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Purdue Extension: Expert Resources for COVID-19

Health & Wellness Column: What is Multisystem Inflammatory Syndrome in Children (MIS-C)?

July 13, 2020
Health & Wellness Column

Virginia Aparicio
Extension Educator – Health & Human Sciences
Purdue Extension Elkhart County
574-533-0554, vaparici@purdue.edu


What is Multisystem Inflammatory Syndrome in Children (MIS-C)?

We know children can become ill with COVID-19, but there have been fewer cases of COVID-19 among children in comparison with adults. According to the Centers for Disease Control and Prevention, around 2% of the United States confirmed cases of COVID-19 were among people less than 18. The majority of the kids who get the virus appear to have mild or no symptoms. Recently, however, hospitals have reported an increase in the number of cases of children who have developed a new multi-system inflammatory condition.

There have been cases where a child who had or was exposed to COVID-19 develops a condition called Multisystem Inflammatory Syndrome in Children (MIS-C). MIS-C is a newly recognized syndrome that affects kids around the ages of 2-15 and causes inflammation in the body. The cause of MIS-C is unknown, but many children with MIS-C have been associated with COVID-19. MIS-C is a rare, but serious condition. However, in most cases, children get better with timely medical care. If left untreated, it can lead to severe complications.

Children with MIS-C develop an immune response that can cause inflammation in several organs and systems such as the heart, lungs, kidneys, brain, skin, eyes or gastrointestinal organs. In these cases, children can start having respiratory support issues, chest pain and trouble breathing requiring hospitalization.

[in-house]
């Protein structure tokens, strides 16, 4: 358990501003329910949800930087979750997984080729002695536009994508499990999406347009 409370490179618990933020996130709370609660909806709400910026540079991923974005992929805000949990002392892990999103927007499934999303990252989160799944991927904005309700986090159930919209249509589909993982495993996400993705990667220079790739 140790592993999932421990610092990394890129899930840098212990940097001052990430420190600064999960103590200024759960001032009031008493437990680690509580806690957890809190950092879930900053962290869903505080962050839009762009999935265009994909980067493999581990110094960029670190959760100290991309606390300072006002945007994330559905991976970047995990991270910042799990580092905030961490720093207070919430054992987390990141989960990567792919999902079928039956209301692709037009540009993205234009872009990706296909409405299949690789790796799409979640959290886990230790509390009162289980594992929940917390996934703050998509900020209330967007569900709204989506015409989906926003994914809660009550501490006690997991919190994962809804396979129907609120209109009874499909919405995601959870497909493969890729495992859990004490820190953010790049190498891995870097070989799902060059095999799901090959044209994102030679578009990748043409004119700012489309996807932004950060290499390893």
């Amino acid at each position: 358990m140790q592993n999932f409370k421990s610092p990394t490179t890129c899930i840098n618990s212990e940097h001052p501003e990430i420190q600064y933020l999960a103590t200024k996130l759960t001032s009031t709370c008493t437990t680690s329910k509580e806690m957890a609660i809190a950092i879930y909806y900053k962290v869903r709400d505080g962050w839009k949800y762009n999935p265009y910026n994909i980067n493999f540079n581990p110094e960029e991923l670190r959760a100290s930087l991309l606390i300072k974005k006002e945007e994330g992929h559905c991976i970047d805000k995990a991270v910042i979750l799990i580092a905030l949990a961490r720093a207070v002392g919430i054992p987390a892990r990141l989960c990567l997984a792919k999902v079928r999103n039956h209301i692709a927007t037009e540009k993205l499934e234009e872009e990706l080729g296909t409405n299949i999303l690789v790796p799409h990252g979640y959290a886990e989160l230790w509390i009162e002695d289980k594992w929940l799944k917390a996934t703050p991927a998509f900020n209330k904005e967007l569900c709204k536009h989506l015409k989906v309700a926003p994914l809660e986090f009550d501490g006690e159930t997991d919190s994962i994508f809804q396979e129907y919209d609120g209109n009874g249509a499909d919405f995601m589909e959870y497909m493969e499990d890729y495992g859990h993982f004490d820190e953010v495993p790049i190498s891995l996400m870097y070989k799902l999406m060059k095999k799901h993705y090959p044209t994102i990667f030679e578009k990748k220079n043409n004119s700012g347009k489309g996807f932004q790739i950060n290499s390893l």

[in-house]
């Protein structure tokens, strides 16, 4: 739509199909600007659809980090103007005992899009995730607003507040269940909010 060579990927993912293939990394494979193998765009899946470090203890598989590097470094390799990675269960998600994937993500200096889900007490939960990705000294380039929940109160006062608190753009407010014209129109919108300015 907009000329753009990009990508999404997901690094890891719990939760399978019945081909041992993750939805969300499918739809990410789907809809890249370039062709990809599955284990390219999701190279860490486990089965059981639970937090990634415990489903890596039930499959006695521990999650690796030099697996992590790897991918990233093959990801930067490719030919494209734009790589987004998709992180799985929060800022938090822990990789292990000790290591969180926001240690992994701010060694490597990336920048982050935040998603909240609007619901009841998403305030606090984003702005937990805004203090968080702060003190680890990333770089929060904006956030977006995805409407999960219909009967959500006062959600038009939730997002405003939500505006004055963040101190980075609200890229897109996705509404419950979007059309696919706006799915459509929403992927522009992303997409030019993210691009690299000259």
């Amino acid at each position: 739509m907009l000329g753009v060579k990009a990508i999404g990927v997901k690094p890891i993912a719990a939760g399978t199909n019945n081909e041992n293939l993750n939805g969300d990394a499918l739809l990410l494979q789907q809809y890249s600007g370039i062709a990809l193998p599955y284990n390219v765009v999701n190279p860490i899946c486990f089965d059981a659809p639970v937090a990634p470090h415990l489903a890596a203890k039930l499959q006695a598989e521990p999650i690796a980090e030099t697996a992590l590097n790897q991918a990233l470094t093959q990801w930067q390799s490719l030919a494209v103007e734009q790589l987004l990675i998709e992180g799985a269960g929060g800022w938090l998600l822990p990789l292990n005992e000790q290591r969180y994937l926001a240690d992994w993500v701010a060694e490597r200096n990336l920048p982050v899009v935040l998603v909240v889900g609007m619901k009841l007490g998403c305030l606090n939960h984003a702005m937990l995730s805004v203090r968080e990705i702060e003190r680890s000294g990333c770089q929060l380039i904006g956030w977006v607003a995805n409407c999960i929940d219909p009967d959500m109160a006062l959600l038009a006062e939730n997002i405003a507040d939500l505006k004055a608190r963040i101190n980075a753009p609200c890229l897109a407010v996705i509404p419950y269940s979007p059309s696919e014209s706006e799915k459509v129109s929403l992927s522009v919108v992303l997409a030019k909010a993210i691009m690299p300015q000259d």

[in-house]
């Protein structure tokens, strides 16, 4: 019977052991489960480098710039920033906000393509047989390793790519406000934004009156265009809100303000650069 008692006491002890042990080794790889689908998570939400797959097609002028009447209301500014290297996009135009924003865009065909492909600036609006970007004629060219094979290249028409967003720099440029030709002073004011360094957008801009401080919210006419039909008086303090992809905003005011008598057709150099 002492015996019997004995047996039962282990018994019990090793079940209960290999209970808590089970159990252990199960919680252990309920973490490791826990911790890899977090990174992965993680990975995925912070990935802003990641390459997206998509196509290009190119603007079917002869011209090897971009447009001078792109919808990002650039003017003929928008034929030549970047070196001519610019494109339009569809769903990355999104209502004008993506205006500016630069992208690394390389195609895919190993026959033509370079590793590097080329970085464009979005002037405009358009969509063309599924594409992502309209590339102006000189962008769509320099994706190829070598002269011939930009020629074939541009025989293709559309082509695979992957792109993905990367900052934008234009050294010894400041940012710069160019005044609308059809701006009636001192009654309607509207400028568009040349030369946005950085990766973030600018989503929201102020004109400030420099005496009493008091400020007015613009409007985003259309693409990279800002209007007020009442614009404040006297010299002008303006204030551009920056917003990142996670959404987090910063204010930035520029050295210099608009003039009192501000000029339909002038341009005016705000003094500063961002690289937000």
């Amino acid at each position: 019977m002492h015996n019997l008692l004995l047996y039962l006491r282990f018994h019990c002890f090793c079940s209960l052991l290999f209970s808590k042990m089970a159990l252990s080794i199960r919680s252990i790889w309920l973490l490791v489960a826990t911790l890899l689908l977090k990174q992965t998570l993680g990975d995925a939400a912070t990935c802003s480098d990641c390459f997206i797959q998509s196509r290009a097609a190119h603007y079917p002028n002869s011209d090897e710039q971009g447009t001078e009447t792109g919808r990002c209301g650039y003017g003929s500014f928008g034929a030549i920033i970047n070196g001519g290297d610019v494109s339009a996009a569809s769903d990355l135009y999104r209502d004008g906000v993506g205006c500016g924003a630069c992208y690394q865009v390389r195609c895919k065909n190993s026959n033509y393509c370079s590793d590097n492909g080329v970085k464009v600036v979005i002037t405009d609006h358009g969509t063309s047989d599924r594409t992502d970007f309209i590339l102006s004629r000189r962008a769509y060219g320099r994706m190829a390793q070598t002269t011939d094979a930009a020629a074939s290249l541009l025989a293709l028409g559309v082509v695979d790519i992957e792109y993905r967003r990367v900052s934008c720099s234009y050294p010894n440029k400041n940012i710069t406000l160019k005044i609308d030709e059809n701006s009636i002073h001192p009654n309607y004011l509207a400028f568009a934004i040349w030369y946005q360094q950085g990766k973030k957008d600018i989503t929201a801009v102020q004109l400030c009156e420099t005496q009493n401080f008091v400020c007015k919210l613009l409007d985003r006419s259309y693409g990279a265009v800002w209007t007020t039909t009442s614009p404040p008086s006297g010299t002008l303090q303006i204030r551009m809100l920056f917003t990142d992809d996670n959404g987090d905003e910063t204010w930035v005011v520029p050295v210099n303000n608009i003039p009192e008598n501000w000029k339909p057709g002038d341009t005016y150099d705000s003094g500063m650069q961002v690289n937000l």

Some of the common MIS-C symptoms include prolonged fever, abdominal (gut) pain, vomiting, diarrhea, neck pain, a red rash, bloodshot eyes, swollen hands or feet and excessive tiredness. Call your healthcare provider if you have concerns about COVID-19 or MIS-C or if your child has a fever for longer than 24 hours and shows at least one of the mentioned symptoms. If your child has trouble breathing, prolonged pain or pressure in the chest, new confusion, inability to wake or stay awake, bluish face or lips or severe abdominal pain, they need to go to the ER right away.

MIS-C shares similarities to Kawasaki disease, and many of the symptoms for MIS-C and Kawasaki disease seem to overlap. Kawasaki disease is also an inflammatory disease and causes inflammation of the blood vessels, specifically the coronary arteries. Kawasaki disease typically affects children younger than 5. Kawasaki disease is also a rare disease, but pediatricians are more familiar with identifying and treating this condition. Both Kawasaki disease and MIS-C can cause prolonged fever, irritation and inflammation of the body that is uncomfortable. Children diagnosed with Kawasaki disease or MIS-C often need to be hospitalized. Neither condition is contagious.

Providers diagnose MIS-C using various diagnostic tests including blood tests, chest x-rays, ultrasound of the heart and abdomen and other tests that measure heart function. Treatment often involves different types of therapies aimed at reducing inflammation. Healthcare providers rely on anti-inflammatory medications that help control inflammation in the body and prevent permanent damage.

The best way to protect your child from getting MIS-C is to make sure you and your child follow COVID-19 prevention measures and avoid exposure to the COVID-19 virus. This includes keeping your hands clean and avoiding people who are sick, cleaning and disinfecting high-touch surfaces in your home, practicing social distancing if outside the home and have anyone two years and older wear a cloth face covering. As medical experts continue to gather information on MIS-C, they will learn more about what causes the condition and ways to improve diagnosis and treatment outcomes for children. ###

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